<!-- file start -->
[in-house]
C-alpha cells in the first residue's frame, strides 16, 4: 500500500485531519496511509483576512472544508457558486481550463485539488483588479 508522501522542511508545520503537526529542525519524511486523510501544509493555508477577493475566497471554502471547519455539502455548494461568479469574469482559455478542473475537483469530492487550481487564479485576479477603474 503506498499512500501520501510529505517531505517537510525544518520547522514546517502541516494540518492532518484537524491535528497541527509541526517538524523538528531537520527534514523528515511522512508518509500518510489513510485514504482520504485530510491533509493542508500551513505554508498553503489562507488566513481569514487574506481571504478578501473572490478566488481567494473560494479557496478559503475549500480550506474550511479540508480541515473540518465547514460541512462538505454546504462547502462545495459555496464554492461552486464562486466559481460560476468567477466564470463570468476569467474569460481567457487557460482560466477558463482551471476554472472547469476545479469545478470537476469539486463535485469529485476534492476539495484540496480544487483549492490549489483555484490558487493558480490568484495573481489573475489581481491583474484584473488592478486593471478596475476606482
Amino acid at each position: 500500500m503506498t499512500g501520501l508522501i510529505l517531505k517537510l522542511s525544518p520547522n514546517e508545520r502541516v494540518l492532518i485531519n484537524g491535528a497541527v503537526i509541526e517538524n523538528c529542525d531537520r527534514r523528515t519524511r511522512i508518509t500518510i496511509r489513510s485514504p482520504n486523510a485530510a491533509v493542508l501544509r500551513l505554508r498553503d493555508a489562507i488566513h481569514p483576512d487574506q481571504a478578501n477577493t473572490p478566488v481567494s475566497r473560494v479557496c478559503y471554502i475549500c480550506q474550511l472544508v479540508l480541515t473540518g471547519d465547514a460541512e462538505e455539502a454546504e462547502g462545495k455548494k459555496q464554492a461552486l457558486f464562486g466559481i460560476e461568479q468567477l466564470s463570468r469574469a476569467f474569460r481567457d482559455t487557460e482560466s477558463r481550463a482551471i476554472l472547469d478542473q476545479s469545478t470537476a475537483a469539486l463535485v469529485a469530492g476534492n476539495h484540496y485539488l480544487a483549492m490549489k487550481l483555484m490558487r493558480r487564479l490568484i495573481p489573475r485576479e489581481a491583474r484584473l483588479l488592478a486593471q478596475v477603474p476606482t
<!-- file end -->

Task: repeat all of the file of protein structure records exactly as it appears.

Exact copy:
[in-house]
C-alpha cells in the first residue's frame, strides 16, 4: 500500500485531519496511509483576512472544508457558486481550463485539488483588479 508522501522542511508545520503537526529542525519524511486523510501544509493555508477577493475566497471554502471547519455539502455548494461568479469574469482559455478542473475537483469530492487550481487564479485576479477603474 503506498499512500501520501510529505517531505517537510525544518520547522514546517502541516494540518492532518484537524491535528497541527509541526517538524523538528531537520527534514523528515511522512508518509500518510489513510485514504482520504485530510491533509493542508500551513505554508498553503489562507488566513481569514487574506481571504478578501473572490478566488481567494473560494479557496478559503475549500480550506474550511479540508480541515473540518465547514460541512462538505454546504462547502462545495459555496464554492461552486464562486466559481460560476468567477466564470463570468476569467474569460481567457487557460482560466477558463482551471476554472472547469476545479469545478470537476469539486463535485469529485476534492476539495484540496480544487483549492490549489483555484490558487493558480490568484495573481489573475489581481491583474484584473488592478486593471478596475476606482
Amino acid at each position: 500500500m503506498t499512500g501520501l508522501i510529505l517531505k517537510l522542511s525544518p520547522n514546517e508545520r502541516v494540518l492532518i485531519n484537524g491535528a497541527v503537526i509541526e517538524n523538528c529542525d531537520r527534514r523528515t519524511r511522512i508518509t500518510i496511509r489513510s485514504p482520504n486523510a485530510a491533509v493542508l501544509r500551513l505554508r498553503d493555508a489562507i488566513h481569514p483576512d487574506q481571504a478578501n477577493t473572490p478566488v481567494s475566497r473560494v479557496c478559503y471554502i475549500c480550506q474550511l472544508v479540508l480541515t473540518g471547519d465547514a460541512e462538505e455539502a454546504e462547502g462545495k455548494k459555496q464554492a461552486l457558486f464562486g466559481i460560476e461568479q468567477l466564470s463570468r469574469a476569467f474569460r481567457d482559455t487557460e482560466s477558463r481550463a482551471i476554472l472547469d478542473q476545479s469545478t470537476a475537483a469539486l463535485v469529485a469530492g476534492n476539495h484540496y485539488l480544487a483549492m490549489k487550481l483555484m490558487r493558480r487564479l490568484i495573481p489573475r485576479e489581481a491583474r484584473l483588479l488592478a486593471q478596475v477603474p476606482t